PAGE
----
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The Blue & Gray Press | August 16, 2017

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Quidditch sweeps through campus with serious goals

Quidditch sweeps through campus with serious goals

By CARTER WALLER

Quidditch is for real, and it’s real at the University of Mary Washington.

This is the Quidditch Club’s first semester in existence at UMW, and they join other schools, communities and universities throughout the United States.DSC_8533

Other Virginia institutions with quidditch teams include the University of Virginia, Virginia Commonwealth University, James Madison University and the College of William & Mary.

The UMW team joined the Mid-Atlantic region of the International Quidditch Association (IQA) earlier this semester, according to co-captain Alex Stoneburner.

“We’re always looking for more players. A full roster needs 21 players, and we have 17,” Stoneburner said.

Stoneburner and freshmen Ted Stanton are co-captains, and played significant roles in the creation of the club. They do not have a captain or coach on the team, but show little concern.

“We are the coaches,” Stoneburner said, referring to all of the team’s players.

The team consists of many students with little quidditch experience and some with no experience at all. Still, the team holds four practices every week on Sundays, Mondays, Wednesdays and Thursdays, and will host the Richmond Community Team on Jefferson Square on Saturday, Nov. 9.

“I’ve been following the sport since 2007, but was never part of a team until now,” Stanton said.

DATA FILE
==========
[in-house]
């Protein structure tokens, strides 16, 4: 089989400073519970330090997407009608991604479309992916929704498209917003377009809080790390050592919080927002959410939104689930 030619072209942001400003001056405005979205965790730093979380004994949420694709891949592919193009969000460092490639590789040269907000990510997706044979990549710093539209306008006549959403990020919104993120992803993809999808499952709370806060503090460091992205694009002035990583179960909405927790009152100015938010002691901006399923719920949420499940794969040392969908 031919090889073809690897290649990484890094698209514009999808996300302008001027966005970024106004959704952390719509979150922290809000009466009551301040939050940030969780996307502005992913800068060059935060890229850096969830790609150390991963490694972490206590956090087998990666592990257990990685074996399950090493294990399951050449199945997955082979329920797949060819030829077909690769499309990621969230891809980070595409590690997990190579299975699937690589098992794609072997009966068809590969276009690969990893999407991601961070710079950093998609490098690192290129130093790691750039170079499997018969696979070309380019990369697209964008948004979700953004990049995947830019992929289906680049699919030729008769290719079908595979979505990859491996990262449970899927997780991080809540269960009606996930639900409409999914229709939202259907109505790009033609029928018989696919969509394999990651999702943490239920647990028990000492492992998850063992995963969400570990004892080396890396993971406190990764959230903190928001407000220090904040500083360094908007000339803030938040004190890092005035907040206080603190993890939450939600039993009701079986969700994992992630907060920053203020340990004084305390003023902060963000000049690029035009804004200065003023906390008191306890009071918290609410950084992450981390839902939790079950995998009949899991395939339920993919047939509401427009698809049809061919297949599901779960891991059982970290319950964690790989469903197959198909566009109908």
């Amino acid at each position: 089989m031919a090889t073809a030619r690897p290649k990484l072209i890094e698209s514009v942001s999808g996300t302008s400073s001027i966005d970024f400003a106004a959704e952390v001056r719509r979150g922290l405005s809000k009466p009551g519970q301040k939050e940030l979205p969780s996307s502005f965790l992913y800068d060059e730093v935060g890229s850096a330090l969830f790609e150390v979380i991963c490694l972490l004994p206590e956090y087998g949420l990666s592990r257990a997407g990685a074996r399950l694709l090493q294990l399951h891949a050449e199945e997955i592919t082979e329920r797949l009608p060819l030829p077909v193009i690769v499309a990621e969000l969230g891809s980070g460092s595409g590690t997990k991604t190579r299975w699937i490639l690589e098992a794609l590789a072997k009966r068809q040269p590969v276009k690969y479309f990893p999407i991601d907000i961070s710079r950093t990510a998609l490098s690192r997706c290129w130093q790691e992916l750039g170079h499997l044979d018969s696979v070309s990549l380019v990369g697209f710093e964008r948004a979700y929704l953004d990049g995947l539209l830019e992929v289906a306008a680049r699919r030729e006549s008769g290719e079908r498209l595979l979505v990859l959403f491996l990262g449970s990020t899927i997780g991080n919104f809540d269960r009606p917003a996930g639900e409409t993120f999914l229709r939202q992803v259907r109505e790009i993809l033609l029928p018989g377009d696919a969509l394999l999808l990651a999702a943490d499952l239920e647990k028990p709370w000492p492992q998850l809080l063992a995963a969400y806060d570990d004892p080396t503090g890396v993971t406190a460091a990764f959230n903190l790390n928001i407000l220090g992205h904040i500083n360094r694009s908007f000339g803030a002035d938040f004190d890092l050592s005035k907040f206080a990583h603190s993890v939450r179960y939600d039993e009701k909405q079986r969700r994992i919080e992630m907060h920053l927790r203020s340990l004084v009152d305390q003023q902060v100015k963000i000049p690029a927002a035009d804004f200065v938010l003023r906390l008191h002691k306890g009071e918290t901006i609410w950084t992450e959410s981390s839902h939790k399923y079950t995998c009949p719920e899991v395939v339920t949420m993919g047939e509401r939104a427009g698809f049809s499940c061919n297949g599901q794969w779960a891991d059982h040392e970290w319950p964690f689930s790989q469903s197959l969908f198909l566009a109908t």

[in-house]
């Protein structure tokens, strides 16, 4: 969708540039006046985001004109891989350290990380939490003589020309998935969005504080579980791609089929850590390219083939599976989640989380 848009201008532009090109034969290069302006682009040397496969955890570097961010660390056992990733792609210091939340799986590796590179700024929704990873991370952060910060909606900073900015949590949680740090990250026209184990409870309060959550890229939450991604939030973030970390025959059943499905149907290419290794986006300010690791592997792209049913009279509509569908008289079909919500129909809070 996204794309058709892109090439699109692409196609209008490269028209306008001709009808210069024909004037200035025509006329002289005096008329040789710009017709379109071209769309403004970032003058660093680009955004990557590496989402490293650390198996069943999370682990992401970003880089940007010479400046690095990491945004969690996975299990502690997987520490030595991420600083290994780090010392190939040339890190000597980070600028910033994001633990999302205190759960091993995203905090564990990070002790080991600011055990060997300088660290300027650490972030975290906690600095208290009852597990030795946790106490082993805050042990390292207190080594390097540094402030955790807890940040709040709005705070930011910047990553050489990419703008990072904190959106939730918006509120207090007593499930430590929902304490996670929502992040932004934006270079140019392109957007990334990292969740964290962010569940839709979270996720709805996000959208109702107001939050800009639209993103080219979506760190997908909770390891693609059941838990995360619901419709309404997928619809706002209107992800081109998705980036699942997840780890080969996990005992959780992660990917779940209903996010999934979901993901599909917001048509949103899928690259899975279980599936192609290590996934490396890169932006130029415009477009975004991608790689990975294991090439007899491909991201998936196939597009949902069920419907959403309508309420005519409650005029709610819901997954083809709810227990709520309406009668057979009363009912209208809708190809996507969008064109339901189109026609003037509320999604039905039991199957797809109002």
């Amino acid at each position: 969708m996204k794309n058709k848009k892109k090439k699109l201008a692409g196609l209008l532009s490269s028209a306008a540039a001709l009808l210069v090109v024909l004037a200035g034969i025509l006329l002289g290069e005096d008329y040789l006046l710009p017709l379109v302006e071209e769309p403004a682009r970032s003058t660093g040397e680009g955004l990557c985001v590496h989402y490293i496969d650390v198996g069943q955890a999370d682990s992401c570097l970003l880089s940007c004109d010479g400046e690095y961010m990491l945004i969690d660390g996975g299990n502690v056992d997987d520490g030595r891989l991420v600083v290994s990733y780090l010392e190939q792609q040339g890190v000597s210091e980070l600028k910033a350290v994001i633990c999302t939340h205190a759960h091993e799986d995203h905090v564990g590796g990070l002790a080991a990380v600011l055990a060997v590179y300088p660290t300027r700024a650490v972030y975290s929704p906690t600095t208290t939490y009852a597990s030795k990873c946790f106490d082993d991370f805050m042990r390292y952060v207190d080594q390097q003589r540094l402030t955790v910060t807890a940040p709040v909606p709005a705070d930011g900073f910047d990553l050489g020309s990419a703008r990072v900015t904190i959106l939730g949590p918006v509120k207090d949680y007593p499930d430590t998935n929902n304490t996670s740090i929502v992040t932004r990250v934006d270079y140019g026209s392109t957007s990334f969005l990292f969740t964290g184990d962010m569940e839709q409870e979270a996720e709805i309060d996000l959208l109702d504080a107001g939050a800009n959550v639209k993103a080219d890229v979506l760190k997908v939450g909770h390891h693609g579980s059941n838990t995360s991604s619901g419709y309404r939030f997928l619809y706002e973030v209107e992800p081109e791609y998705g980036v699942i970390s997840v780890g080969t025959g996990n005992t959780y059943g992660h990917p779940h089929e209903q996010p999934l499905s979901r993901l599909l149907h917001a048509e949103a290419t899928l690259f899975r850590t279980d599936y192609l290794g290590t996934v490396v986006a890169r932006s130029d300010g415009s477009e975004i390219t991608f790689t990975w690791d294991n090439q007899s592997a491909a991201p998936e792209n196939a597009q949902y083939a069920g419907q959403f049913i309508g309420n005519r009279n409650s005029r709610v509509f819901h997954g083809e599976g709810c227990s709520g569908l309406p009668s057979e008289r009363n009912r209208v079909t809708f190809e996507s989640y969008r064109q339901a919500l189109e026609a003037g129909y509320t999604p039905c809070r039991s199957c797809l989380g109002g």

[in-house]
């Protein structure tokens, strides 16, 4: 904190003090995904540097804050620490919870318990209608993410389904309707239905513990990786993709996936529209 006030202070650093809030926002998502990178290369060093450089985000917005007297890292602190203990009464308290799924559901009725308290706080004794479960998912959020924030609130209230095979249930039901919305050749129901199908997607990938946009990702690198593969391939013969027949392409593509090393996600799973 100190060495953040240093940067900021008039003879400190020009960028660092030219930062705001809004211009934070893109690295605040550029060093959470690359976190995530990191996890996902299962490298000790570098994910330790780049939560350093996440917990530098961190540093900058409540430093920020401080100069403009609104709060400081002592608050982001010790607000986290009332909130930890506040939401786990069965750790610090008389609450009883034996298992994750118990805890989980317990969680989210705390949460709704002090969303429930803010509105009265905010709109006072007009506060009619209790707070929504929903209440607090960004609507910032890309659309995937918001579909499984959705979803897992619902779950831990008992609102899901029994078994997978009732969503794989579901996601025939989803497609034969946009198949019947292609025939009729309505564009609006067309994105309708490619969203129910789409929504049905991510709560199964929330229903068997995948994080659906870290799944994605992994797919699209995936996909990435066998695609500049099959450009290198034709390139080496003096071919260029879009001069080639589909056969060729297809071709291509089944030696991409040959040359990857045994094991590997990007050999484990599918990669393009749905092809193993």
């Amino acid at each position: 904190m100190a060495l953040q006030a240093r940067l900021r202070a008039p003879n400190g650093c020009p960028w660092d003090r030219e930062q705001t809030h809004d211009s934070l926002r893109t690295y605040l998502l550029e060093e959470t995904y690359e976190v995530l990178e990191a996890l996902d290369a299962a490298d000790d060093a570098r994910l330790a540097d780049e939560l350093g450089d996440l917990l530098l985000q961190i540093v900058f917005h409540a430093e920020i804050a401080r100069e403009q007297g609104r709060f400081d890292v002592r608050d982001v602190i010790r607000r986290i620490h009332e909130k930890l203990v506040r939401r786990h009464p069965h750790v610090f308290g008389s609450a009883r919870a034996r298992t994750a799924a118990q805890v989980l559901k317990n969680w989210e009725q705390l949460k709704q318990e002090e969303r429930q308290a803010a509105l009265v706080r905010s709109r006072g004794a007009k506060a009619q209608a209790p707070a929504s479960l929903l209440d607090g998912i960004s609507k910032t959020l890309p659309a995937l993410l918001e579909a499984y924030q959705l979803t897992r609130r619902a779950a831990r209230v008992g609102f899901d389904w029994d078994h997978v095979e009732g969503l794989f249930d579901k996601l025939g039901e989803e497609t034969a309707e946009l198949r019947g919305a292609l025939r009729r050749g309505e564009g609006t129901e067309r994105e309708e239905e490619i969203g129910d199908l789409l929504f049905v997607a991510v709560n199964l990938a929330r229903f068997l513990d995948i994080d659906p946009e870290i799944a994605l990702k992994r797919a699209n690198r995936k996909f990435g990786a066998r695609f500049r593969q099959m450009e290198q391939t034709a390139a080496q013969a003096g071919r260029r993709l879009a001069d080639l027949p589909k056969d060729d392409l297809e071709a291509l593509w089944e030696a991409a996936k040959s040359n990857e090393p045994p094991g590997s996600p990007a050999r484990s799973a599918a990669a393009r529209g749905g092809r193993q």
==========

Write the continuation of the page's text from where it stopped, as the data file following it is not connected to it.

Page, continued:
Stoneburner himself had not played until earlier this summer.

“I just started this summer, when I played with the University of Pittsburgh’s quidditch team,” Stoneburner said. “I was on varsity track and softball in high school, but did not want to continue with them though I still wanted to stay active.”

Quidditch continues its rise in popularity in the U.S. after it was founded in 2005 by former Salisbury College student Xander Manshel.

In January 2013, the sport was televised for the first time, featuring a match between Bowling Green State University and the University of Toledo.

The game’s rules are based off J.K. Rowling’s “Harry Potter” series, but there are certainly differences. There is no magical golden snitch, nor flying brooms. Instead, the brooms are replaced with white sticks that are tucked between a player’s legs as they run.

A person dressed in yellow replaces the golden snitch, and that player can do almost anything to prevent the capture of the Snitch inside of the flag attached to them.

Those who play as the golden snitch do desperate things to stop a seeker, according to Stoneburner. She once saw someone throw a milkshake at a seeker in an attempt to deter them.

The game does offer a serious side though, as it is still a contact sport. Players are allowed to freely body up and out muscle their opponents, and the stick is a handicap to the players, according to Stanton

In the game, if a player drops their stick, they are severely penalized, as this is the replacement for players falling off their brooms in the book series.

“There are definitely people that aren’t big Harry Potter fans. Some people haven’t even read the books or seen the movies, but they still like to play. A lot of people think this club is full of Harry Potter geeks, but it’s not,” Stoneburner said.

The Quidditch Club and its members encourage anyone to join, as the team prepares for its upcoming season in the IQA.

“If you’re wanting something to do and can’t get into sports, you should definitely give this a try,” Stoneburner said.

 

 

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